- Society of Behavioral Medicine Annual Meeting, Washington, DC, March 20-April 2, 2016
- Population Association of America Annual Meeting, Washington, DC, March 31-April 2, 2016
- Association for Asian Studies Annual Conference, Seattle, WA, March 31-April 3, 2016
- Society for Research on Adolescence Biennial Meeting, Baltimore, MD, March 31-April 2, 2016
A list of COSSA members’ annual meetings and other events can be found on the COSSA website. COSSA members who have an upcoming event they would like to see listed in the Events Calendar and on our website should send an email to email@example.com.
- NIFA: Organic Agriculture Research and Extension Initiative (USDA-NIFA-ICGP-005517)
- AHRQ: Increasing Access to Medication-Assisted Treatment (MAT) in Rural Primary Care Practices (R18) (RFA-HS-16-001)
- NIJ: Research on Measurement of Teen Dating Violence (NIJ-2016-9001)
- HRSA: Bridging the Word Gap Challenge
- NIH: Environmental Influences on Child Health Outcomes (ECHO) program
- NIH: Notice to Extend PAR-13-055 Dissemination and Implementation Research in Health (R01) (NOT-CA-16-006) [NCI, NCCIH, NHLBI, NHGRI, NIA, NIAAA, NIAID, NICHD, NIDCD, NIDCR, NIDDK, NIDA, NINDS, NIMH, NIMHD, NINR, and OBSSR]
- NIH: Notice to Extend PAR-13-054 Dissemination and Implementation Research in Health (R21) (NOT-CA-16-007) [NIMH, NCI, NHGRI, NIA, NIAAA, NIAID, NICHD, NIDCD, NIDCR, NIDA, NINDS, NINR, NCCIH, FIC, and OBSSR]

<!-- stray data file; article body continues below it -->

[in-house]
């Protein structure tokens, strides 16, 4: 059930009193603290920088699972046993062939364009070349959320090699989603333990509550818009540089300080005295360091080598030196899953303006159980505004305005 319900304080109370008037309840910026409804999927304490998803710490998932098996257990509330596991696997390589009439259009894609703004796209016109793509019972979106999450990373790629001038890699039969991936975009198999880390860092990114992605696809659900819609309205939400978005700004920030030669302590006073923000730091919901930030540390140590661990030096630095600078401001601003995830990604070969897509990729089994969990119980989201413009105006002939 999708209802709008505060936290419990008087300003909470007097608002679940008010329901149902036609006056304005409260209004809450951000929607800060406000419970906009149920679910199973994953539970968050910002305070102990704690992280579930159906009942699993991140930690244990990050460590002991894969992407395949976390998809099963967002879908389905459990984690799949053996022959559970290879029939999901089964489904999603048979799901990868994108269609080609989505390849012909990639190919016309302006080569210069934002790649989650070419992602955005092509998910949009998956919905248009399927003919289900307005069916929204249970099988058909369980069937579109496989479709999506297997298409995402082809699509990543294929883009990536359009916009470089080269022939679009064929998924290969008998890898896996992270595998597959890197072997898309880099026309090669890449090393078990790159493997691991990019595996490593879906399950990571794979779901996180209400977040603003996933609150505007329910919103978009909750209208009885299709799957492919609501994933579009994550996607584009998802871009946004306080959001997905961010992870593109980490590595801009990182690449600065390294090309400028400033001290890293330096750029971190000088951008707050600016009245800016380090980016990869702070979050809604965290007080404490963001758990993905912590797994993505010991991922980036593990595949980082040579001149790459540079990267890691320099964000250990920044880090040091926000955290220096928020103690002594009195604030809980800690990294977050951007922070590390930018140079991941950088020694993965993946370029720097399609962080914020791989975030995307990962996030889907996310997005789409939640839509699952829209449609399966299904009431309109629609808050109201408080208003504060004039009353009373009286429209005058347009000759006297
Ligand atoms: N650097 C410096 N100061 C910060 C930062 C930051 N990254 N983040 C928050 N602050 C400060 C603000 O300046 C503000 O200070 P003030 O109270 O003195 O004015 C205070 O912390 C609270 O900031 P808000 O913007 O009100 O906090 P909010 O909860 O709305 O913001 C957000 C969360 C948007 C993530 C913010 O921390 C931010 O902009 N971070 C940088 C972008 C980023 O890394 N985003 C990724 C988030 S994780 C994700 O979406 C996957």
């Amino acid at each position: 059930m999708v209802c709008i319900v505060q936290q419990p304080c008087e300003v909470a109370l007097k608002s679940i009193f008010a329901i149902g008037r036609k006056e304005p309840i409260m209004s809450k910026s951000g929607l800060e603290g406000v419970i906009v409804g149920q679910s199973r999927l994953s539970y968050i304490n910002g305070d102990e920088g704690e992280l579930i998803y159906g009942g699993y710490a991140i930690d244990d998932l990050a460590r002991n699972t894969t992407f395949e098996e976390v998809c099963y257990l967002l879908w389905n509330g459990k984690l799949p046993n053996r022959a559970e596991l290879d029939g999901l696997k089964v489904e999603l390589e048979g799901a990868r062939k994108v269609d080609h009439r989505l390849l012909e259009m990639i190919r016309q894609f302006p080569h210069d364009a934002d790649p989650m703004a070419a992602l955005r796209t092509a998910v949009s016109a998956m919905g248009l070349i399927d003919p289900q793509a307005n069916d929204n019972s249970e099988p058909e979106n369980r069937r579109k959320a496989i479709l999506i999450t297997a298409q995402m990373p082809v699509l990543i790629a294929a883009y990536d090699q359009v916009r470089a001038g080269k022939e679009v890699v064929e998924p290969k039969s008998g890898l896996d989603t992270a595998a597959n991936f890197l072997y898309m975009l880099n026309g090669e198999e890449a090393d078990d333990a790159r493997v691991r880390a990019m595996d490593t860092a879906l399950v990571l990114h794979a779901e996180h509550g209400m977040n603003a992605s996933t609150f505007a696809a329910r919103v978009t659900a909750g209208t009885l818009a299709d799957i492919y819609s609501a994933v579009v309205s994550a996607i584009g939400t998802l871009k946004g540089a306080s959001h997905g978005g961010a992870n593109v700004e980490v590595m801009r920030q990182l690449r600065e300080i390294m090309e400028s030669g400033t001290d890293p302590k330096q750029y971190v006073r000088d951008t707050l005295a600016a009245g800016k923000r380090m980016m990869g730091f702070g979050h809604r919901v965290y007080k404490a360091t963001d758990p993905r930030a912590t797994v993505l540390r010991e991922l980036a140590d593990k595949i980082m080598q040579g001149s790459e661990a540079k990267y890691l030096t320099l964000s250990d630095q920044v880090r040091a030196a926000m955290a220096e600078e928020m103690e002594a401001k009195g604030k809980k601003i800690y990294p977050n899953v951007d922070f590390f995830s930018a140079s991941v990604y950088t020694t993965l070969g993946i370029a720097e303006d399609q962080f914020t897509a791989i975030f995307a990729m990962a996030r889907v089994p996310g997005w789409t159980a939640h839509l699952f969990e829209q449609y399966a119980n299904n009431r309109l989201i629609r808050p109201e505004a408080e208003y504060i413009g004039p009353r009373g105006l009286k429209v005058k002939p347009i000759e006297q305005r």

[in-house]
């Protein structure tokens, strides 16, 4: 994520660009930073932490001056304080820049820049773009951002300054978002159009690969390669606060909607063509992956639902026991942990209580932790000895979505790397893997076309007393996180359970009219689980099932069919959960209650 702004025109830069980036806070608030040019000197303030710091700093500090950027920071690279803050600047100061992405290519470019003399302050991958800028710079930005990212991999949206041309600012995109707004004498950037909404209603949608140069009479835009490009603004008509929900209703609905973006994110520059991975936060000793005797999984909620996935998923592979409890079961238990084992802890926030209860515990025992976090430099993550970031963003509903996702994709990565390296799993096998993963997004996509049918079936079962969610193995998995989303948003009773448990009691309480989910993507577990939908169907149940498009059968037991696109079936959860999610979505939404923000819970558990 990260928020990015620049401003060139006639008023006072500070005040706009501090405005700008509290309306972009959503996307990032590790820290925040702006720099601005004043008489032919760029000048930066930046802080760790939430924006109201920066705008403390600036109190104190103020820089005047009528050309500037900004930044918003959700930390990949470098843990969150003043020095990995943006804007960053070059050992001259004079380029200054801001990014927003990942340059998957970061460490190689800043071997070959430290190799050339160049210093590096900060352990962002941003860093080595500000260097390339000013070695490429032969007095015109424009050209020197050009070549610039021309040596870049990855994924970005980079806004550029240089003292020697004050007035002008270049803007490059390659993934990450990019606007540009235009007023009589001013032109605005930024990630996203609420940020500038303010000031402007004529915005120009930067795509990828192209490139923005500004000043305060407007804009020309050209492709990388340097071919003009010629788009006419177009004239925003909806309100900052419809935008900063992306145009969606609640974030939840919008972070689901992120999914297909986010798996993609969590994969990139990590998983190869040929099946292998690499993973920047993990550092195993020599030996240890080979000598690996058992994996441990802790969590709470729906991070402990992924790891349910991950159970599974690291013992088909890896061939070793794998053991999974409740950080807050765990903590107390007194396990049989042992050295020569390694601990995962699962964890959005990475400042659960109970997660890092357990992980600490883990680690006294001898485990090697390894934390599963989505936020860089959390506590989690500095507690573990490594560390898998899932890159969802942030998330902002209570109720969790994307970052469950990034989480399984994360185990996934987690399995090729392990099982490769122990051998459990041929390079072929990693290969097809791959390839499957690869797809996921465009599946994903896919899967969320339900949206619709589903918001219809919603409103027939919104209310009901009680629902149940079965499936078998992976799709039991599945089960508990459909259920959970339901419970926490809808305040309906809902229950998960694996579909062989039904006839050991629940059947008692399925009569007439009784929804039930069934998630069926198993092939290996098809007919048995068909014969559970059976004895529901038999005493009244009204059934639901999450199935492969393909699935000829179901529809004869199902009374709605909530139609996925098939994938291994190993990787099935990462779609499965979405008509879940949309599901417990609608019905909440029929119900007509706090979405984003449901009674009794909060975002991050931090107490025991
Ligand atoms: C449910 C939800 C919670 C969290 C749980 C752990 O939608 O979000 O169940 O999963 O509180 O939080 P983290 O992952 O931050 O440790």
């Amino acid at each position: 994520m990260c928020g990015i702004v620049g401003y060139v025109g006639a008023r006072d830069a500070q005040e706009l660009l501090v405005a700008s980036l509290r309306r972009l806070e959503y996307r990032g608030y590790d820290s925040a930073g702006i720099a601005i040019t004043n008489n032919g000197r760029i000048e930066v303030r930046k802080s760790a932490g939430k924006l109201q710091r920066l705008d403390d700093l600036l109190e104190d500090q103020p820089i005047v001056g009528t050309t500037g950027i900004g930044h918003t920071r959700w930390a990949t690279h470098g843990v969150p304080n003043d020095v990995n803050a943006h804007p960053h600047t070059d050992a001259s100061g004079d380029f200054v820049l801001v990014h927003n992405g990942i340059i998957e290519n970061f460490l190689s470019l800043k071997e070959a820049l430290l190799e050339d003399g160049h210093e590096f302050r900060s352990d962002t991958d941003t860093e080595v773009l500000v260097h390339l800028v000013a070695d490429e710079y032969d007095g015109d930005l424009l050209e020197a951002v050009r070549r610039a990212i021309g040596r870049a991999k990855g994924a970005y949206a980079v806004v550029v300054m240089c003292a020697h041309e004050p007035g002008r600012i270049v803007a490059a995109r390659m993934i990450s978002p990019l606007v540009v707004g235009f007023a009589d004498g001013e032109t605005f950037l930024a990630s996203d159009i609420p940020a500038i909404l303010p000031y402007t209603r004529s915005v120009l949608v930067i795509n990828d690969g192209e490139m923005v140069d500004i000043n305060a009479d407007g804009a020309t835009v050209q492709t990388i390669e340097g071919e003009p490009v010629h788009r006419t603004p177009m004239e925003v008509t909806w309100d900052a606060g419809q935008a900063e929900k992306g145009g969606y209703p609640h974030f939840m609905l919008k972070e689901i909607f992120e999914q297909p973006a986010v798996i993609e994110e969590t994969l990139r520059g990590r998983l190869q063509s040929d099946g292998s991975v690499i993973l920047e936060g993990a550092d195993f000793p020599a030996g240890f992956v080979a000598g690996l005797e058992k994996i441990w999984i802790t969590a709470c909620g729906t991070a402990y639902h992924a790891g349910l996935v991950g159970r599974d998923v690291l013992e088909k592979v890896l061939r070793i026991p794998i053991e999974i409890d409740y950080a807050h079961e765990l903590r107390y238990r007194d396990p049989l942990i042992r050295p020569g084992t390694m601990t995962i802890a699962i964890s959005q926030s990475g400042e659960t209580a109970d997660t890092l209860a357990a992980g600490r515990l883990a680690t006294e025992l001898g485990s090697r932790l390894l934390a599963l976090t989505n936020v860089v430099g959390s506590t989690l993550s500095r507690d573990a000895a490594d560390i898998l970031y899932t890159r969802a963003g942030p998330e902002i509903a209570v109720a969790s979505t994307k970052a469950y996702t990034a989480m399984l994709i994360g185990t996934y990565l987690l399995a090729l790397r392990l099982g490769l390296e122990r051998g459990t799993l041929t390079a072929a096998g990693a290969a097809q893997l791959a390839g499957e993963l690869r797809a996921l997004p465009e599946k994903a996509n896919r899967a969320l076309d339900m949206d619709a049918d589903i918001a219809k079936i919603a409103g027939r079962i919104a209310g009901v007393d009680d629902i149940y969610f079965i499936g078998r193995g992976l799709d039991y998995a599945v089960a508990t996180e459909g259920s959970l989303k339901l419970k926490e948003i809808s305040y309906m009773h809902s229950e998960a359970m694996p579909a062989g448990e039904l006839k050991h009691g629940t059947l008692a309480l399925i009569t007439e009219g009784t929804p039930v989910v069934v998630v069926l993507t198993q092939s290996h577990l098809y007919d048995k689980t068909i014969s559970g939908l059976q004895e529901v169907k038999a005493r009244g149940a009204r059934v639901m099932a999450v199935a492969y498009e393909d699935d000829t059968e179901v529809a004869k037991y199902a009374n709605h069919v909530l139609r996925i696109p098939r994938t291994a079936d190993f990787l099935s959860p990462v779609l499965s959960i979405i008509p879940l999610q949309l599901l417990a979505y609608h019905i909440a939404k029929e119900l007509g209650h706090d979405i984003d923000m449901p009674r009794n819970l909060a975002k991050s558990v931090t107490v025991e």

- NIH: Notice to Extend PAR-13-056 Dissemination and Implementation Research in Health (R03)
(NOT-CA-16-008) [NCI, FIC, NHGRI, NIA, NIAAA, NICHD, NIDA, NIDCD, NIDCR, NIMH, and OBSSR]
On December 7, National Institutes of Health (NIH) director Francis Collins announced the next funding phase of the agency’s Environmental Influences on Child Health Outcomes (ECHO) program, which includes seven new funding opportunity announcements (FOAs). ECHO is designed to comport with the goals of the National Children’s Study (NCS) (see Update, November 3, 2015) and is being implemented via a series of funding opportunity announcements (FOAs). It is expected that the ECHO program will be supported by and build on recent awards NIH made in September (see Update, September 4, 2015). A nationwide search is underway for an ECHO program manager. In the interim, NIH Deputy Director Lawrence Tabak will continue to lead the program.
ECHO program funding opportunities:
- Clinical Sites for the IDeA States Pediatric Clinical Trials Network (UG1) RFA-OD-16-001
- Data Coordinating and Operations Center for the IDeA States Pediatric Clinical Trials Network (U24) RFA-OD-16-002
- Environmental Influences on Child Health Outcomes: Patient Reported Outcomes Research Resource Center Core (ECHO PRO Core) (U24) RFA-OD-16-003
- Environmental influences on Child Health Outcomes (ECHO) Pediatric Cohorts (UG3/UH3) RFA-OD-16-004
- Environmental Influences on Child Health Outcomes (ECHO) Data Analysis Center (U24) RFA-OD-16-005
- Environmental Influences on Child Health Outcomes (ECHO) Coordinating Center (U2C) RFA-OD-16-006
- Limited Competition: Exposure Analysis Services for the Environmental Influences on Children’s Health Outcomes (ECHO) Program (Admin Supplement) PA-16-046